The 2016 meeting of the Canadian Linguistic Association/Association canadienne de linguistique is taking place in Calgary, Alberta from May 28 to 30 as part of this year's Congress of the Humanities and Social Sciences. Presenters associated with our department are:

Neil Banerjee (BA):
"Of monsters and modals."

Laura Colantoni (faculty), Alexei Kochetov (faculty), and Jeffrey Steele (faculty, French):
"Ongoing L1-based influence in the L2 acquisition of the phonology and phonetics of English word-final nasals."

Elizabeth Cowper (faculty)
"The nature of finiteness."

Hong-Yan Liu (MA)
"Also introducing arguments: The Mandarin ba construction."

Patrick Murphy (Ph.D.), Philip Monahan (faculty), and Meg Grant (faculty)
"Affrication patterns and perceptual tendencies in Canadian and European French."

Erin Pettibone (Ph.D., Spanish and Portuguese), Gabrielle Klassen (Ph.D., Spanish and Portuguese), and Ana Teresa Pérez-Leroux (faculty)
"Bilingual effects in recursive noun phrases."

French Ph.D. student Melanie Elliott:
"Direct and indirect object omission in the Spanish of bilingual Spanish-French children."

Keir Moulton (MA 2002, now at Simon Fraser University) with colleagues Elizabeth Bogal-Allbritten (Simon Fraser University) and Junko Shimoyama (McGill University)
"Stay inside: The interpretation of internally-headed relative clauses in Navajo."

Keir Moulton (MA 2002, now at Simon Fraser University) with Nino Grillo (Humboldt-Universität zu Berlin)
"Exceptional agreement in Italian pseudo-relatives."

Avery Ozburn (MA 2014, now at the University of British Columbia):
"Investigating the motivations of sibilant harmony: Coarticulation and speech errors."

Glyne Piggott (Ph.D. 1974, now at McGill University), with colleagues Lisa Travis (McGill) and Heather Newell (Université de Québec à Montréal):
"Linking syntax to phonology in possession."

Nicole Rosen (Ph.D. 2007, now at the University of Manitoba) with colleague Lanlan Li (University of Manitoba):
"Ethnicity and rurality in the Prairies: The case of /æ/."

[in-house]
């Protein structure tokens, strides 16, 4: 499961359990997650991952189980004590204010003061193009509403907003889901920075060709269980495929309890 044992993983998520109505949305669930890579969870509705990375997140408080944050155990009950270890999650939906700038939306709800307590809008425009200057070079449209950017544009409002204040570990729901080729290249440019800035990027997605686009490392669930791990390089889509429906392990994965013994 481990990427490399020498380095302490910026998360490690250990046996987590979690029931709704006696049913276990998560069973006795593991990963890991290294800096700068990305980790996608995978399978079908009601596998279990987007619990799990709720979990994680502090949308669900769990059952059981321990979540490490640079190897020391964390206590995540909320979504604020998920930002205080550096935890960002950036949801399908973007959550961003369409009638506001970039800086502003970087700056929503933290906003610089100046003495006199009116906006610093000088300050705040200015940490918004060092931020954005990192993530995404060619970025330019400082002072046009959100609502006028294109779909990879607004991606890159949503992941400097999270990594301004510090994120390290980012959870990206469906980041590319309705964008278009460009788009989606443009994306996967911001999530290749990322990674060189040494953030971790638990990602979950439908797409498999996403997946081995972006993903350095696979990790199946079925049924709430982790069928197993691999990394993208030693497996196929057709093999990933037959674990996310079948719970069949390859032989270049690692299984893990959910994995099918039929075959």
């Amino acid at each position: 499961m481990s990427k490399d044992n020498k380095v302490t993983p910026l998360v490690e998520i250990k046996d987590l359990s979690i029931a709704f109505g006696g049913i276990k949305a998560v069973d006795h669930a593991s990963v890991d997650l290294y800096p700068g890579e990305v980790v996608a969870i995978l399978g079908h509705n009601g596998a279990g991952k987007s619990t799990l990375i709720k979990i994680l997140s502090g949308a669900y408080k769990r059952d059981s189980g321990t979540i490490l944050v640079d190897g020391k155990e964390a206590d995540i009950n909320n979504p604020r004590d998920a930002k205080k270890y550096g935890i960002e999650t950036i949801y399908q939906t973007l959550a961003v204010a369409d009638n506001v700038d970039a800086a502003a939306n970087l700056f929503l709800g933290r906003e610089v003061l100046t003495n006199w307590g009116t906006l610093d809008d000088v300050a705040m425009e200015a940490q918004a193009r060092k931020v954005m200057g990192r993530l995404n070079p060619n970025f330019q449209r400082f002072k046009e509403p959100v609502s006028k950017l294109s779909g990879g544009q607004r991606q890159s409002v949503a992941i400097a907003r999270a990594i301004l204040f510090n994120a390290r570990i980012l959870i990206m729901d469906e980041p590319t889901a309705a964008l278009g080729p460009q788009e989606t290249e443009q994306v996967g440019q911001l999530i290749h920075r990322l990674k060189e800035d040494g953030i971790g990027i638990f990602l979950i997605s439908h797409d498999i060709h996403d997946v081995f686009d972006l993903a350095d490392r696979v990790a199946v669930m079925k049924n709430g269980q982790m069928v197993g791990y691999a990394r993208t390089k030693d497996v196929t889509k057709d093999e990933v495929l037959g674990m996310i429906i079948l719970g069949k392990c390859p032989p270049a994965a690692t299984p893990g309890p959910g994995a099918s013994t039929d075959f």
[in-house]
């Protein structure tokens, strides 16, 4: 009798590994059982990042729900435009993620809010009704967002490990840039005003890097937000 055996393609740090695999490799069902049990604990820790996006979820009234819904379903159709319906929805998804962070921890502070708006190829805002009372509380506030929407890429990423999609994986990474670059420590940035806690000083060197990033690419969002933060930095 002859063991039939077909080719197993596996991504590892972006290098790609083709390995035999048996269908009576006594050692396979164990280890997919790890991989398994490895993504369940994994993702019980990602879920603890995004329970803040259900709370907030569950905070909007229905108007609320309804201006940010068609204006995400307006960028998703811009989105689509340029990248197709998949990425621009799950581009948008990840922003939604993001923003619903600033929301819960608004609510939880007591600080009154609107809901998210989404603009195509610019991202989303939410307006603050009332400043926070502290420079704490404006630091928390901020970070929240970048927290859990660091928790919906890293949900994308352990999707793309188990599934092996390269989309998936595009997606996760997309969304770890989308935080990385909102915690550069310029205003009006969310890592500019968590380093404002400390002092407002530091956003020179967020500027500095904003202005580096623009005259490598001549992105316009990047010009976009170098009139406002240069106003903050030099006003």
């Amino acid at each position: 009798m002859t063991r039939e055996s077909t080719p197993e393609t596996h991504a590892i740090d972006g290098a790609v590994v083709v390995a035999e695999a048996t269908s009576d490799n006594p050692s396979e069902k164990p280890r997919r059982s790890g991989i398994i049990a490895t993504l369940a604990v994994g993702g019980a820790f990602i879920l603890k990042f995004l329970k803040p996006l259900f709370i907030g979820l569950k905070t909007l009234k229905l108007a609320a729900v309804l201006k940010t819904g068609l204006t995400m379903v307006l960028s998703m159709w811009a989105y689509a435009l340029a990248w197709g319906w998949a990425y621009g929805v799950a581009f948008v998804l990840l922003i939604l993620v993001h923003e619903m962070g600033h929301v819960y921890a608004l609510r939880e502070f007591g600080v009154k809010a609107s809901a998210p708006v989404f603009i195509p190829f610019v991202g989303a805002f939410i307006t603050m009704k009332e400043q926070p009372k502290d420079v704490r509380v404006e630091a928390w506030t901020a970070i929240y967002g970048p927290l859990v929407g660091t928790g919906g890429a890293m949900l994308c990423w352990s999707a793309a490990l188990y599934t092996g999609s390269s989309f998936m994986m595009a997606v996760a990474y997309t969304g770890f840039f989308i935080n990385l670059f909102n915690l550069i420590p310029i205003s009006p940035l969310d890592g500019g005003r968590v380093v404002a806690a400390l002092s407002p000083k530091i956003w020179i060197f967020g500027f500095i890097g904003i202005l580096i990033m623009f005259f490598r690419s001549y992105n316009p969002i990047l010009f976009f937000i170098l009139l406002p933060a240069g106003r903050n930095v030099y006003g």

Bettina Spreng (Ph.D. 2012, now at the University of Saskatchewan):
"am-Progressives in Swabian: Some evidence for pseudo-noun-incorporation."

Former student Elizabeth Ritter (Ben Gurion University/University of Calgary) and colleague Martina Wiltschko (University of British Columbia):
"Humanness as an alternative to case-licensing."

Daniel Currie Hall (Ph.D. 2007, now at St. Mary's University):
"Phonological identity is phonological identity."

Ewa Czaykowska-Higgins (MA 1984, now at the University of Victoria) with UVic colleague Sonya Bird:
"Salish consonant clusters: Phonetic evidence for syllable parsing?"

Also, three Ph.D. students from the Department of Spanish and Portuguese are presenting posters:

Erin Pettibone:
"The acquisition of multiple adjective order in second language (L2) Spanish."

Malina Radu:
"Conditioned variability in the realization of Romanian rhotics."

Olga Tararova:
"The transfer of negative doubling in a bilingual community, Chipilo, Mexico."

May 23, 2016

Alana Johns in Nain

Alana Johns (faculty) has recently returned from a field trip to Nain, Nunatsiavut, where she has been working to set up a team of community researchers on the Sinâni Project (funded by SSHRC). The project's goal is to collect and transcribe a great deal of Inuttitut stories/conversations. These materials will be used for linguistic analysis and community heritage purposes.

During her time in Nain, Alana was interviewed on the radio (link to mp3) about the Sinâni Project. She also sends along the following pictures and captions:

"This is a photo from the installation of the new President of Nunatsiavut Johannes Lampe.
This took place in Nain May 4, 2016. I was lucky to be there so I could attend this occasion."

"The only means of transportation in town on May 4 was still skidoos, but by the time I left on May 16 people were
using vehicles and skidoos were not possible on the town roads, though they were still used to go out on the land."

May 22, 2016

Spring Reunion lecture by Elaine Gold

The Friends of Linguistics at the University of Toronto (flʌut) and Spring Reunion 2016 are co-hosting a lecture by faculty member Elaine Gold: "Bringing linguistics to the public: The Canadian Language Museum." This will be taking place on Wednesday, May 25, from 7 to 9 PM, in the department lounge.

Elaine founded the Canadian Language Museum in 2011 aiming to reach the Canadian public through short, portable exhibits on languages in Canada. Thus far, the Museum has created and curated five such travelling exhibits, as follows:

Canadian English, Eh? (2012)
Speaking the Inuit Way (2013)
Le français au Canada (2014)
Cree: The People’s Language (2015)
A Tapestry of Voices: Celebrating Canada’s Languages (2016)

Elaine will be discussing her work and the role of the Museum and its future directions. The presentation will be followed by a period of informal discussion and then a reception. Students, alumni, faculty, and friends are all welcome!